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Interactions between l-arginine/l-arginine derivatives and lysozyme and implications to their inhibition effects on protein aggregation

Authors

  • Ming-Tao Gao,

    1. Dept. of Biochemical Engineering and Key Laboratory of Systems Bioengineering of the Ministry of Education, School of Chemical Engineering and Technology, Tianjin University, Tianjin, China
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  • Xiao-Yan Dong,

    1. Dept. of Biochemical Engineering and Key Laboratory of Systems Bioengineering of the Ministry of Education, School of Chemical Engineering and Technology, Tianjin University, Tianjin, China
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  • Yan Sun

    Corresponding author
    1. Dept. of Biochemical Engineering and Key Laboratory of Systems Bioengineering of the Ministry of Education, School of Chemical Engineering and Technology, Tianjin University, Tianjin, China
    • Correspondence concerning this article should be addressed to Y. Sun at ysun@tju.edu.cn.

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Abstract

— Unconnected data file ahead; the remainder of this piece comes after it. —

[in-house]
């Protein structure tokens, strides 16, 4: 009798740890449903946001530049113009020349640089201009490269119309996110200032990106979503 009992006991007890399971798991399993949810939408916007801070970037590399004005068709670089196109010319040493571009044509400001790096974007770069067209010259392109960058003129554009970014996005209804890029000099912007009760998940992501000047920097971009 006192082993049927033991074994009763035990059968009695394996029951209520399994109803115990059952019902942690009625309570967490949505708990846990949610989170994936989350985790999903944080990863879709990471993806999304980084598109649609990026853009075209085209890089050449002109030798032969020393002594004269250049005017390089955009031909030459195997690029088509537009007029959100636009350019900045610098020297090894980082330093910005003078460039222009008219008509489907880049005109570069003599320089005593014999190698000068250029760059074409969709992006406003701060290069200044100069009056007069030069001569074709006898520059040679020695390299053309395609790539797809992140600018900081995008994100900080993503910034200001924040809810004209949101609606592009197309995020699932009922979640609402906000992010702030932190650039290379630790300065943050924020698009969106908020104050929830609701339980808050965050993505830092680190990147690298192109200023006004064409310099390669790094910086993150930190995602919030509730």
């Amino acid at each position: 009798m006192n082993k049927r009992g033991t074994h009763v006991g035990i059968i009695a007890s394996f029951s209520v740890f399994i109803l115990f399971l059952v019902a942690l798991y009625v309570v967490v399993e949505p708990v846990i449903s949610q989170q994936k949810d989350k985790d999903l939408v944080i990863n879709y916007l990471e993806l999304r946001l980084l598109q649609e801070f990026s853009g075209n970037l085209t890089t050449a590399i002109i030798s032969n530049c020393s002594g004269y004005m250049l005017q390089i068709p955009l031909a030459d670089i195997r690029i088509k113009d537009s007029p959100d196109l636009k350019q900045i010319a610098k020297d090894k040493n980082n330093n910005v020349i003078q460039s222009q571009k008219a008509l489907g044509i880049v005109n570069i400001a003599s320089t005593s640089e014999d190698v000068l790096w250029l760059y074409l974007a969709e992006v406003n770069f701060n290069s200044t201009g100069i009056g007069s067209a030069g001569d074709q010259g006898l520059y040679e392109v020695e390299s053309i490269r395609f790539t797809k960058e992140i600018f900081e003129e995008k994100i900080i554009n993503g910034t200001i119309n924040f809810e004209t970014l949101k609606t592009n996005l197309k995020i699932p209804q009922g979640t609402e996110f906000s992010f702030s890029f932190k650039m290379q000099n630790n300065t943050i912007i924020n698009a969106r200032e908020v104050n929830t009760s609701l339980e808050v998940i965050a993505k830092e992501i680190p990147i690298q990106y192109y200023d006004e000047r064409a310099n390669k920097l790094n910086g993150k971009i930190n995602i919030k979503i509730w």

l-Arginine (Arg), l-homoarginine (HArg), l-arginine ethylester (ArgEE), and l-arginine methylester (ArgME) were found effective in inhibiting protein aggregation, but the molecular mechanisms are not clear. Herein, stopped-flow fluorescence spectroscopy, isothermal titration calorimetry, and mass spectroscopy were used to investigate the folding kinetics of lysozyme and the interactions of the additives with lysozyme. It was found that the interactions of ArgME and ArgEE with lysozyme were similar to that of guanidine hydrochloride and were much stronger than those of Arg and HArg. The binding forces were all mainly hydrogen bonding and cation-π interaction from the guanidinium group, but their differences in molecular states led to the significantly different binding strengths. The additives formed molecular clusters in an increasing order of ArgEE, ArgME, HArg, and Arg. Arg and HArg mainly formed annular clusters with head-to-tail bonding, while ArgME and ArgEE formed linear clusters with guanidinium groups stacking. The interactions between the additives and lysozyme were positively related to the monomer contents. That is, the monomers were the primary species that participated in the direct interactions due to their intact guanidinium groups and small sizes, while the clusters performed as barriers to crowd out the protein–protein interactions for aggregation. Thus, it is concluded that the effects of Arg and its derivatives on protein aggregation stemmed from the direct interactions by the monomers and the crowding effects by the clusters. Interplay of the two effects led to the differences in their inhibition effects on protein aggregation. © 2013 American Institute of Chemical Engineers Biotechnol. Prog., 29:1316–1324, 2013

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